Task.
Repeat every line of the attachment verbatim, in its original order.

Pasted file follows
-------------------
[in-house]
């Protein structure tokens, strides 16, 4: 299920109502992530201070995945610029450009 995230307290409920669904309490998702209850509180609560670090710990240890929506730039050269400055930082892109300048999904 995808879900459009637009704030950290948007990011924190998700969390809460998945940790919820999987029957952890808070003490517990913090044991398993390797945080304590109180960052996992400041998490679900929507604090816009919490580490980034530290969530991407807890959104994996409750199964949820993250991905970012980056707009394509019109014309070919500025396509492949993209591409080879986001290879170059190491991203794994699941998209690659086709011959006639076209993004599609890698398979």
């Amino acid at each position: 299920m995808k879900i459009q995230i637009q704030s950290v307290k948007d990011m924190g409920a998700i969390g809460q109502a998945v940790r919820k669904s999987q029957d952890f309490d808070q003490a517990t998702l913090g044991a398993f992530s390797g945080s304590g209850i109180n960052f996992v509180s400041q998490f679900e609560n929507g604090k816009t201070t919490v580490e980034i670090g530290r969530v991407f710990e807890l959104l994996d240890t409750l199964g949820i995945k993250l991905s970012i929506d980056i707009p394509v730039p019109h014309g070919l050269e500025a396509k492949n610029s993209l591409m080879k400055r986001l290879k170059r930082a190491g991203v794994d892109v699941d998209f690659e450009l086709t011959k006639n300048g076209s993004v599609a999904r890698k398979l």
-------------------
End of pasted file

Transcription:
[in-house]
């Protein structure tokens, strides 16, 4: 299920109502992530201070995945610029450009 995230307290409920669904309490998702209850509180609560670090710990240890929506730039050269400055930082892109300048999904 995808879900459009637009704030950290948007990011924190998700969390809460998945940790919820999987029957952890808070003490517990913090044991398993390797945080304590109180960052996992400041998490679900929507604090816009919490580490980034530290969530991407807890959104994996409750199964949820993250991905970012980056707009394509019109014309070919500025396509492949993209591409080879986001290879170059190491991203794994699941998209690659086709011959006639076209993004599609890698398979």
């Amino acid at each position: 299920m995808k879900i459009q995230i637009q704030s950290v307290k948007d990011m924190g409920a998700i969390g809460q109502a998945v940790r919820k669904s999987q029957d952890f309490d808070q003490a517990t998702l913090g044991a398993f992530s390797g945080s304590g209850i109180n960052f996992v509180s400041q998490f679900e609560n929507g604090k816009t201070t919490v580490e980034i670090g530290r969530v991407f710990e807890l959104l994996d240890t409750l199964g949820i995945k993250l991905s970012i929506d980056i707009p394509v730039p019109h014309g070919l050269e500025a396509k492949n610029s993209l591409m080879k400055r986001l290879k170059r930082a190491g991203v794994d892109v699941d998209f690659e450009l086709t011959k006639n300048g076209s993004v599609a999904r890698k398979l």